These beers may also pair well with: Oka’s distant French cousin, Port Salut.
You may be used to slapping Swiss on a big old sandwich, but try savouring it on its own or with bread or crackers. You’ll notice its rich, sweet and salty taste, which calls out for a beer that is just as balanced. A pale ale, either American- or British-style, delivers complex spice and bitterness via the hops but is also light and refreshing with Swiss cheese. You can also try a traditional Canadian ale, which is deliciously balanced and an effective palate cleanser.
These beers may also pair well with: Jarlsberg, Gruyère or Edam.
This king of the Spanish tapas hour offers nutty flavours, so it’s best with a beer that serves up some caramel-like malty sweetness. Manchego is also quite salty, so its brew partner needs to have a refreshing quality to quench the inevitable thirst. Red ales and red (or Vienna) lagers are up to the job.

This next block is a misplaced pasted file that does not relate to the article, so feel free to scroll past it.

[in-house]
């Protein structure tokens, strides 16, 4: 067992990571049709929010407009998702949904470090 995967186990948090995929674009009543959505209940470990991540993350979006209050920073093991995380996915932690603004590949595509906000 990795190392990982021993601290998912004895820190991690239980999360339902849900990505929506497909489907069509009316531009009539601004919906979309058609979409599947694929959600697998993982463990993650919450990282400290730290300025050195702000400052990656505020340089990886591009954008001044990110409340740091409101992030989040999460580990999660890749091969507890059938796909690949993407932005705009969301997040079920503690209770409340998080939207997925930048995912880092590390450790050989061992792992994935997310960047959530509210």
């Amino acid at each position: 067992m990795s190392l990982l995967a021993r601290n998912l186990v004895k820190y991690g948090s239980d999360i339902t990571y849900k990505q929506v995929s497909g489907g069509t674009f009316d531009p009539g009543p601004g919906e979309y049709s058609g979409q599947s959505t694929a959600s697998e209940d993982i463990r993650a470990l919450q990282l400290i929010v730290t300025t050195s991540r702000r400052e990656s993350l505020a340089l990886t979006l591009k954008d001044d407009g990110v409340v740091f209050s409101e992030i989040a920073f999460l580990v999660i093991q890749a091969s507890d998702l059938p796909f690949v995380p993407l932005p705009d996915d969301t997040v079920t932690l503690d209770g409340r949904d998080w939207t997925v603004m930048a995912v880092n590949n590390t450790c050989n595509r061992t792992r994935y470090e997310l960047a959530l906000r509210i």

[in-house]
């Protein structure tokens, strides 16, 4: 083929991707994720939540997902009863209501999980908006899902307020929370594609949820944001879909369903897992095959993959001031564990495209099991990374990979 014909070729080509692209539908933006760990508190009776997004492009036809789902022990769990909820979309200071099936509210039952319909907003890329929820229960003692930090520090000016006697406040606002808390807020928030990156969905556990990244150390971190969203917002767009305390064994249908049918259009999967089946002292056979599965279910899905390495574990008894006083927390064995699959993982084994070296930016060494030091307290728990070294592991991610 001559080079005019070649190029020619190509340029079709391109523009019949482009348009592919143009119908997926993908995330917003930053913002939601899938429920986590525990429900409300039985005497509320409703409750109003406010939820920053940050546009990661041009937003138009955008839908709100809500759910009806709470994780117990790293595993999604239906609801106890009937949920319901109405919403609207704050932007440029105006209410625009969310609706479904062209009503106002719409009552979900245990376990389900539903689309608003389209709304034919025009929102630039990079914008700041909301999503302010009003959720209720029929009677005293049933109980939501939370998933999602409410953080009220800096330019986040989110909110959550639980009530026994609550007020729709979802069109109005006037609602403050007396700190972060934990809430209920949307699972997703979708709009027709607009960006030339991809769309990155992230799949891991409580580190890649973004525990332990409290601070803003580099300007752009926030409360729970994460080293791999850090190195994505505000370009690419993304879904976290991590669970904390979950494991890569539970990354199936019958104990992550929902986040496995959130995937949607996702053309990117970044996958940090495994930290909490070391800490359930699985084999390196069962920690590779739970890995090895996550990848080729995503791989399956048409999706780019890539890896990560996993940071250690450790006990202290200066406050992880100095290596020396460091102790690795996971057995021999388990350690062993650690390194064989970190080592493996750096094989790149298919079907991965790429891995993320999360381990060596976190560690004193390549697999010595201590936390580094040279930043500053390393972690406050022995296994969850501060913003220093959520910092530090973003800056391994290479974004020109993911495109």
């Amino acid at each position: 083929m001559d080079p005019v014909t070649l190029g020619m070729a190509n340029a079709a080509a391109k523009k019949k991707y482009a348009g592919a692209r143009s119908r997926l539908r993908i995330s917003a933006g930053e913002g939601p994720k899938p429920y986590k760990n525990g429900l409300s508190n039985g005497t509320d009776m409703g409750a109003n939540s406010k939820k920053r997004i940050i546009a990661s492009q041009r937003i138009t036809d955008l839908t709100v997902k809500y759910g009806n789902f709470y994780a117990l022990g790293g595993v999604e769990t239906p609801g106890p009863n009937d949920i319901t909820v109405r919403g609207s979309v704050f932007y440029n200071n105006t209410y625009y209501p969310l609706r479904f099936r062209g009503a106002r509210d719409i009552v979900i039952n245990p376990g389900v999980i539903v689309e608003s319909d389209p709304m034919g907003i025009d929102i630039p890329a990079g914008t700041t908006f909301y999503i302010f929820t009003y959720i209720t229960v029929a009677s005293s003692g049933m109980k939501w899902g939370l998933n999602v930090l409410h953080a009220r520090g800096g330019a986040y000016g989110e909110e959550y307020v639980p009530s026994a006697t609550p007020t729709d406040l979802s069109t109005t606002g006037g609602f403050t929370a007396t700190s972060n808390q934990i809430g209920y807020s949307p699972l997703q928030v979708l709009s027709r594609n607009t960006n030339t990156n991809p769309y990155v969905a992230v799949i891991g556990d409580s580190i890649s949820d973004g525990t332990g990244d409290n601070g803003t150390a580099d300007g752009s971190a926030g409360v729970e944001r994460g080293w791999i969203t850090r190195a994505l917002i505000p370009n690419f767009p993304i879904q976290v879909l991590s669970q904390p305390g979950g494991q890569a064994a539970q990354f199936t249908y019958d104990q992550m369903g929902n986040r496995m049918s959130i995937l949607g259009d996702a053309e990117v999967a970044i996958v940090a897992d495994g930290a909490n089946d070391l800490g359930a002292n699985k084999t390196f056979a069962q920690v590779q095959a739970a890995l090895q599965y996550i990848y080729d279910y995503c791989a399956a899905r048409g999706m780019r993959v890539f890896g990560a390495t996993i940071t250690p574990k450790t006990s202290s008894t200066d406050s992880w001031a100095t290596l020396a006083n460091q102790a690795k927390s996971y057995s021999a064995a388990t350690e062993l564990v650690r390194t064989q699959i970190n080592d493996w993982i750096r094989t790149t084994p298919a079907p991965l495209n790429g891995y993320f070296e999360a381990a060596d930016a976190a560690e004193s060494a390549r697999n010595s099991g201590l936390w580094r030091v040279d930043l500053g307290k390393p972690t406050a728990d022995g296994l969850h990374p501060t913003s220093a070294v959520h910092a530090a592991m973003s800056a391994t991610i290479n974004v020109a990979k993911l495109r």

What’s true for shirts and pants is true for cheeses and beers: blue and brown are a perfect match. English-style ales and brown ales have a malty sweetness that contrasts with the powerful veins of blue in this cheese. Some beer pros also say IPA works well here — the idea is that pungent food requires a muscular, potent beer. Try it and see.
These beers may also pair well with: many other blue cheeses, from soft to firm.
Looking for a funky flavour challenge? This could be the cheese for you. Some fans say Camembert’s aroma is like getting a whiff of barnyard in your face, but they mean it as a compliment. When you’re pairing a challenging cheese like this, that intensity calls for more intensity. If you’re thinking of grabbing a hoppy IPA to go with that ripe Camembert wedge, you’re absolutely right. Or, for a more palate-cleansing option, try a farmhouse or saison ale. You might detect a little funk in them, which harmonizes with the aromas the cheese gives off.
These beers may also pair well with: Gorgonzola, Limburger or other funky, soft cheeses.